Sports

Plenty of summer activities at South End parks

South Whidbey Parks & Recreation coach Sami Todoroff guides some very young folks through the mysteries of soccer at the complex on Langley Road. Professional coaches teach the fundamentals in the Kidz Love Soccer program this summer. - Jeff VanDerford
South Whidbey Parks & Recreation coach Sami Todoroff guides some very young folks through the mysteries of soccer at the complex on Langley Road. Professional coaches teach the fundamentals in the Kidz Love Soccer program this summer.
— image credit: Jeff VanDerford

It’s that time again — school’s almost out and kids all over South Whidbey are planning to spend the summer achieving the next level of their video games.

But it doesn’t have to be that way: South Whidbey Parks & Recreation has a better idea.

“We offer a neat way to keep kids outdoors and active,” said director Art Burke. “Our program base is evolving; the public wants more diversity and we’re bringing it to them.”

Last year, the park district sent out a survey asking South Enders what they like and don’t like, and were astounded when almost 25 percent responded.

“People told us they want more programs related to nature and environmental education,” Burke said. “They want their kids to have fun, but if a little learning is in the mix, that’s a big positive.”

To that end, the district’s summer activity guide has a page full of nature-related classes for the whole family, from butterfly ambles to bird-watching to a celebration of South End trails — all free of charge.

Several years ago, naturalists Steve and Martha Ellis were asked to conduct nature walks. They couldn’t then, but Burke was persistent.

“We just couldn’t turn them down,” Steve Ellis said. “We like getting people out to explore nature. Knowledge equals concern which leads to action. The more they know, the better.”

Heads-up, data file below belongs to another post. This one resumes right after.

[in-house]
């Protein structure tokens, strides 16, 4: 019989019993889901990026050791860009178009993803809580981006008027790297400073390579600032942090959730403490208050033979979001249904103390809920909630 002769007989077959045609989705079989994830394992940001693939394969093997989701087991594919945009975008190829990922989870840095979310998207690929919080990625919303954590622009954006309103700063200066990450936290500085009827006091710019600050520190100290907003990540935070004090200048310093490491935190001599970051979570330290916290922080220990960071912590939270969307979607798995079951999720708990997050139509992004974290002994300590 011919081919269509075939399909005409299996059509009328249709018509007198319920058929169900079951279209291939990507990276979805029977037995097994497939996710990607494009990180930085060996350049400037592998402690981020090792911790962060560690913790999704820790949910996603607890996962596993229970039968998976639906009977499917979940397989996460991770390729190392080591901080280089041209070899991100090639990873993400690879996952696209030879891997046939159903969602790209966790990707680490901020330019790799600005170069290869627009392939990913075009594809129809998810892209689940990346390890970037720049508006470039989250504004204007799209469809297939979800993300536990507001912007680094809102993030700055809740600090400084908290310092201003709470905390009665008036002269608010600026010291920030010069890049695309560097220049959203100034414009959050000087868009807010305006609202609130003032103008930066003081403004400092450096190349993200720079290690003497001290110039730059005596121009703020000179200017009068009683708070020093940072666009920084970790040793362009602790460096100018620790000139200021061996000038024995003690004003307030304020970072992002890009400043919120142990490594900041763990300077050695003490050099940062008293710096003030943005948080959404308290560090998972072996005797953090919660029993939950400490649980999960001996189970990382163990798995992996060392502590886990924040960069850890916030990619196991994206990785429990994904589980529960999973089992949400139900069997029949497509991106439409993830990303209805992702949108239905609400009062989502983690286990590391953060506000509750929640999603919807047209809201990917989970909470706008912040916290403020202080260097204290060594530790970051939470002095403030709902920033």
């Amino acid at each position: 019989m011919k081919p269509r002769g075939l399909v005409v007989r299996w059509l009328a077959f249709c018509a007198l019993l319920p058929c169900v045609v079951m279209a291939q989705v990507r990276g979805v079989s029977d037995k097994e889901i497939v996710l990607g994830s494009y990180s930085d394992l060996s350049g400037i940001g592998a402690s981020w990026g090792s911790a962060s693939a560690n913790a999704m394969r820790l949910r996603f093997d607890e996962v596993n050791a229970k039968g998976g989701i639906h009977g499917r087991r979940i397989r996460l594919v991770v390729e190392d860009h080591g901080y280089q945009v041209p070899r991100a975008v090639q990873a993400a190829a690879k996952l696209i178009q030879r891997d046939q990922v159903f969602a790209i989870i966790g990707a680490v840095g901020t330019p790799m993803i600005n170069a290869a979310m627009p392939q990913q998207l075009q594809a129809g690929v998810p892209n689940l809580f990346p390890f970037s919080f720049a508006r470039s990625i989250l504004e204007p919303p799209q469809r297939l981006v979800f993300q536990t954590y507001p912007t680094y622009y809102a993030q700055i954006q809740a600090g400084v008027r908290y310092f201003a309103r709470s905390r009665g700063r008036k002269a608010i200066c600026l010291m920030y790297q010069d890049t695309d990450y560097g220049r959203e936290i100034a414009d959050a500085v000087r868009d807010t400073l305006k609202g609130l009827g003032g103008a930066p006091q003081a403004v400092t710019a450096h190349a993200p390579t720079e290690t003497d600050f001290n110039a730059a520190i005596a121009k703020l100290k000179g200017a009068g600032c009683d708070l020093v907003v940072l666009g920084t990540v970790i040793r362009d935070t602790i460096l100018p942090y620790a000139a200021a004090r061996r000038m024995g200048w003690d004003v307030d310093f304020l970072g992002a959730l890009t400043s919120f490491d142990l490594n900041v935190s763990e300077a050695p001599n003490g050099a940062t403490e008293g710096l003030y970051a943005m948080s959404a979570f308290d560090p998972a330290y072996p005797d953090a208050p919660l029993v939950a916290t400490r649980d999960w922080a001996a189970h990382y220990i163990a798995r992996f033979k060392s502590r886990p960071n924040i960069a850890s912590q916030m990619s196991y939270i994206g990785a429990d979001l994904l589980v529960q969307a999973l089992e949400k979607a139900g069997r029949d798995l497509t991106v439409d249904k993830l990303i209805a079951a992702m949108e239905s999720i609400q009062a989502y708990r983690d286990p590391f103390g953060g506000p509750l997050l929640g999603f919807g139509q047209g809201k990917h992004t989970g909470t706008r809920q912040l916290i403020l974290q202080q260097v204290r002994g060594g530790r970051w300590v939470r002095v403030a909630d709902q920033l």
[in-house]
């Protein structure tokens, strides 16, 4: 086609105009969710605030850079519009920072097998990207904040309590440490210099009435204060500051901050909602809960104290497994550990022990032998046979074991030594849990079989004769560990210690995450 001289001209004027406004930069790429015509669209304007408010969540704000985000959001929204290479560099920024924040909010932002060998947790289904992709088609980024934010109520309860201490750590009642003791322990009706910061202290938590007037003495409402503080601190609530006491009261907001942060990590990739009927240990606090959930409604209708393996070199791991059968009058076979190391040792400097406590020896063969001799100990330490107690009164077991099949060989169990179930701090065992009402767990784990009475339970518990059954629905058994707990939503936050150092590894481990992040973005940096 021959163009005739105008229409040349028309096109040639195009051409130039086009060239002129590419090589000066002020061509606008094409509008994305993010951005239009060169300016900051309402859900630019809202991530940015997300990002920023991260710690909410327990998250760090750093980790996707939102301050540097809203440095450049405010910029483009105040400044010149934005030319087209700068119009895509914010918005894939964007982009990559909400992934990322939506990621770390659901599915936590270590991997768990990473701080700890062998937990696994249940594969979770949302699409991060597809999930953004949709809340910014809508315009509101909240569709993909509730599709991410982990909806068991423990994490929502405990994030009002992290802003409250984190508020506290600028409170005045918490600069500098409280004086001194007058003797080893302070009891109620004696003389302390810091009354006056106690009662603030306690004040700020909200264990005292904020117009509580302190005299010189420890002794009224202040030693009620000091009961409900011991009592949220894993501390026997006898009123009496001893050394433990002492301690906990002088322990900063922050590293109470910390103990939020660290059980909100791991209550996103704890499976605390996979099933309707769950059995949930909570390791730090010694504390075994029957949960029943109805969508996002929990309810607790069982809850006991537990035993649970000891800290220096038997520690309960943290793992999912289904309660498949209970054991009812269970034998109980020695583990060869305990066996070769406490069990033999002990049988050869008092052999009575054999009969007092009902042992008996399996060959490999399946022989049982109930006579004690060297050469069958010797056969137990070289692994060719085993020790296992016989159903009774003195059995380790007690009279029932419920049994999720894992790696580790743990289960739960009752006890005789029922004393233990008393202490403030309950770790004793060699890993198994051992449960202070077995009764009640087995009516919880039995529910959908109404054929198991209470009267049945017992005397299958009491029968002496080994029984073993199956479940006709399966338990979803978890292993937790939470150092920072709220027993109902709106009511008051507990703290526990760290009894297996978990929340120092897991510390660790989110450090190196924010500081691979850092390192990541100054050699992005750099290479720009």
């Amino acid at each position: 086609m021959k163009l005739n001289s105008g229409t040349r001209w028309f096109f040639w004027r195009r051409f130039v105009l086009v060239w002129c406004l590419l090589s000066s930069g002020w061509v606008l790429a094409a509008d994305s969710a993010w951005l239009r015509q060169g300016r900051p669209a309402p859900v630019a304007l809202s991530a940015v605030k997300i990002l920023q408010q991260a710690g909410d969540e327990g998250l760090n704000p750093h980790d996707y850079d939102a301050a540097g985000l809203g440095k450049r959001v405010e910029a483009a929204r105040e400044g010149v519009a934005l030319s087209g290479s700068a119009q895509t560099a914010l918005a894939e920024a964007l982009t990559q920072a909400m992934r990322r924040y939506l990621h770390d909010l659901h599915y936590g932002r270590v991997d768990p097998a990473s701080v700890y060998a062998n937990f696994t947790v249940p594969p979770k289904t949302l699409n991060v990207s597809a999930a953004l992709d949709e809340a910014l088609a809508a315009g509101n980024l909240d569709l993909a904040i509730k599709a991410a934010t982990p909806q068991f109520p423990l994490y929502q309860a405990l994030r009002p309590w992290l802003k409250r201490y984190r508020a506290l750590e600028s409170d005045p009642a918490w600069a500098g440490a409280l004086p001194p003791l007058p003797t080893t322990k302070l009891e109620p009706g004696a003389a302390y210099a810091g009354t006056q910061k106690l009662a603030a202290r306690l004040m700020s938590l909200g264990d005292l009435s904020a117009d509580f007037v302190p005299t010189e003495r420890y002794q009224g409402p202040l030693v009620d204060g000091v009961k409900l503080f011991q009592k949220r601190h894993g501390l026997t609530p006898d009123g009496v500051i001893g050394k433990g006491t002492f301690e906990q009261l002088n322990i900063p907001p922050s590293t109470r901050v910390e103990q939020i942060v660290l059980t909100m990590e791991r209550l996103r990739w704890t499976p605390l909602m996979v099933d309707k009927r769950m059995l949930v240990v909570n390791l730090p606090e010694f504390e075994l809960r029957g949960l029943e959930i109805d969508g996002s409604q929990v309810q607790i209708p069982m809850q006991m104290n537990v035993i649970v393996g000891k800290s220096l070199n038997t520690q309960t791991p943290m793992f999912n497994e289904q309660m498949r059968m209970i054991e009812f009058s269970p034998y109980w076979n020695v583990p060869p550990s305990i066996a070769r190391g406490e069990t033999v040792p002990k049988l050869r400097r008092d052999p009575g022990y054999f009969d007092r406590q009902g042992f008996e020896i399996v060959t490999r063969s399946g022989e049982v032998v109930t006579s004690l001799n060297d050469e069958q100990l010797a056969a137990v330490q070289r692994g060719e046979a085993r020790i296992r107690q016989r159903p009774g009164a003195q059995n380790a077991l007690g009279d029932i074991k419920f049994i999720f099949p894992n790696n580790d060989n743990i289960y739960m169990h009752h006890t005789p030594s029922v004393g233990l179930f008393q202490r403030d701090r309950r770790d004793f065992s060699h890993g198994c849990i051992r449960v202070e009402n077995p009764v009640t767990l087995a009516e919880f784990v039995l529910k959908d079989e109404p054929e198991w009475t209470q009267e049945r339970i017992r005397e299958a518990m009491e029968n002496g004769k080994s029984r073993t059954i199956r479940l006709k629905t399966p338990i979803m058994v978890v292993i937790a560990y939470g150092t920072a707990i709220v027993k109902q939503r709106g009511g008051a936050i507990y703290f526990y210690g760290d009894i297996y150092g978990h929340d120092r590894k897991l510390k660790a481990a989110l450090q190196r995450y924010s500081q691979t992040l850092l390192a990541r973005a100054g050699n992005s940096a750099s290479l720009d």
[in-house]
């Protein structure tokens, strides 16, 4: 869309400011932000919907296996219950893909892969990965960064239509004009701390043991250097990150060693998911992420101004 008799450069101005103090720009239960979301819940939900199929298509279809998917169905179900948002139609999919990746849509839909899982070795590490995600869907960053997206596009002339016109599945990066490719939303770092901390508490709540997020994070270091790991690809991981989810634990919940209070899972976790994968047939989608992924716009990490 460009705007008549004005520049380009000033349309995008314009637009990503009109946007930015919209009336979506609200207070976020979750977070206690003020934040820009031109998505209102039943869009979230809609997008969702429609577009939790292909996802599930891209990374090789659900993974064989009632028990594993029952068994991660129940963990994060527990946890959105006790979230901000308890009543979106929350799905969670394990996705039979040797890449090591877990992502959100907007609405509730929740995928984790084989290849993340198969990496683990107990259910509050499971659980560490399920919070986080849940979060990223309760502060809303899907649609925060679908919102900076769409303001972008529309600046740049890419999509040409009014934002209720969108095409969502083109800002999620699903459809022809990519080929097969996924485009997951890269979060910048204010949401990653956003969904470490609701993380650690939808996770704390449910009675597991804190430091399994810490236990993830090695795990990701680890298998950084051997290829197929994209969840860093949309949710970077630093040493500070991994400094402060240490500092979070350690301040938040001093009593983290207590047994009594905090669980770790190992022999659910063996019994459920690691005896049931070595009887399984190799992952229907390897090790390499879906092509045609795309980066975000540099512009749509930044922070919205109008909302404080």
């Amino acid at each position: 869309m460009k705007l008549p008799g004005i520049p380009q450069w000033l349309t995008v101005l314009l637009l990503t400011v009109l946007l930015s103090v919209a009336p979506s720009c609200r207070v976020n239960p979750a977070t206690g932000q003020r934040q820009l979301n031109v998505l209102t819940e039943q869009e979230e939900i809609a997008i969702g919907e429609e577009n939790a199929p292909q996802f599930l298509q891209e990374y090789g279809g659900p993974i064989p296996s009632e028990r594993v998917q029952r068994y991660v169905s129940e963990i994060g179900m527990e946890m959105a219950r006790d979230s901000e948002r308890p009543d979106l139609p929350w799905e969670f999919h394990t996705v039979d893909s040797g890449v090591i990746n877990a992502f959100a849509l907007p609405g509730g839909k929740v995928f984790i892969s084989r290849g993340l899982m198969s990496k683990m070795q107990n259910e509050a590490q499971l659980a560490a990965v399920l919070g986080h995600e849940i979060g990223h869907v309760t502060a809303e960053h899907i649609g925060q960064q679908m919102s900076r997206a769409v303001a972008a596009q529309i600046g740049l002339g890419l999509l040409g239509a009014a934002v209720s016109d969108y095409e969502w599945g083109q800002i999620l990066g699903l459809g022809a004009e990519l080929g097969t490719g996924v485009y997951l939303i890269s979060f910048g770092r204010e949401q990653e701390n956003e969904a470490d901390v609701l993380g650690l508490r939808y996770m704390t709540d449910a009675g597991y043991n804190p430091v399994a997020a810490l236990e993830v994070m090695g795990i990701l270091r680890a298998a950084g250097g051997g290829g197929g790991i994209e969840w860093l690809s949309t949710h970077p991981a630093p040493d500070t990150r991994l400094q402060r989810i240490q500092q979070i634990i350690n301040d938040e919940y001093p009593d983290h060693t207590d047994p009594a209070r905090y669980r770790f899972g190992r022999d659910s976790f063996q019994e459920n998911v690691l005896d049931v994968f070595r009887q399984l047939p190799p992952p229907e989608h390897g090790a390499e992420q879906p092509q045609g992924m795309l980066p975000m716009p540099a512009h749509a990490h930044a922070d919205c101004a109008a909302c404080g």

Exploring nature is fine, but sometimes kids just want to get down and play. There’s a water ski/wakeboard class, one day devoted to canoeing and a special venue for future NASA scientists — the model rockets camp will allow youngsters a chance to design, build and launch an electric ignition rocket equipped with the always indispensable recovery parachute.

Sports camps run by pros will teach the fundamentals of football, basketball and baseball. The Skyhawks program will provide golf and soccer instruction where kids learn skills and basic team strategies.

There are also ample offerings for tennis players, for the young and not-so-young.

One class is for ages 5 to 11, another for those who want to develop skills to become more confident in match play.

And then there’s Cardio Tennis for tennis fanatics of any age. New to the Parks & Recreation District, the class includes a warm-up, heart-healthy workout and cool down to music.

The always popular summer day camp returns with lots of fun for kids but with a twist.

“The camp is starting to head in a new direction,” camp director Stephanie Pierce said. “We’re going to always have fun, but in response to the survey we hope to provide more environmental activities.

“Basically, the day camp will be healthy, athletic and educational.”

And don’t forget artistic. One day the kids will take colored yarn, divide into teams and create a giant picture on the football field (yarn adheres well to grass).

“We’ll see what the kids come up with. There’s no rules, just the idea of creating a sense of wonder and teamwork,” Pierce added. One day the camp will head to the woods, another to the beach.

Pierce, a K-8 teacher, believes firmly that children like to learn — it’s up to adults to show the way. And they like to show off, one reason for the talent show scheduled in July.

“Our entire emphasis is to keep them outdoors, exploring the world, active and engaged,” Burke said.

“None of our activities involves kids sitting with video game controllers, staring at a screen,” he added.

For information on any of these programs, call 221-5484 or visit www.swparks.org.

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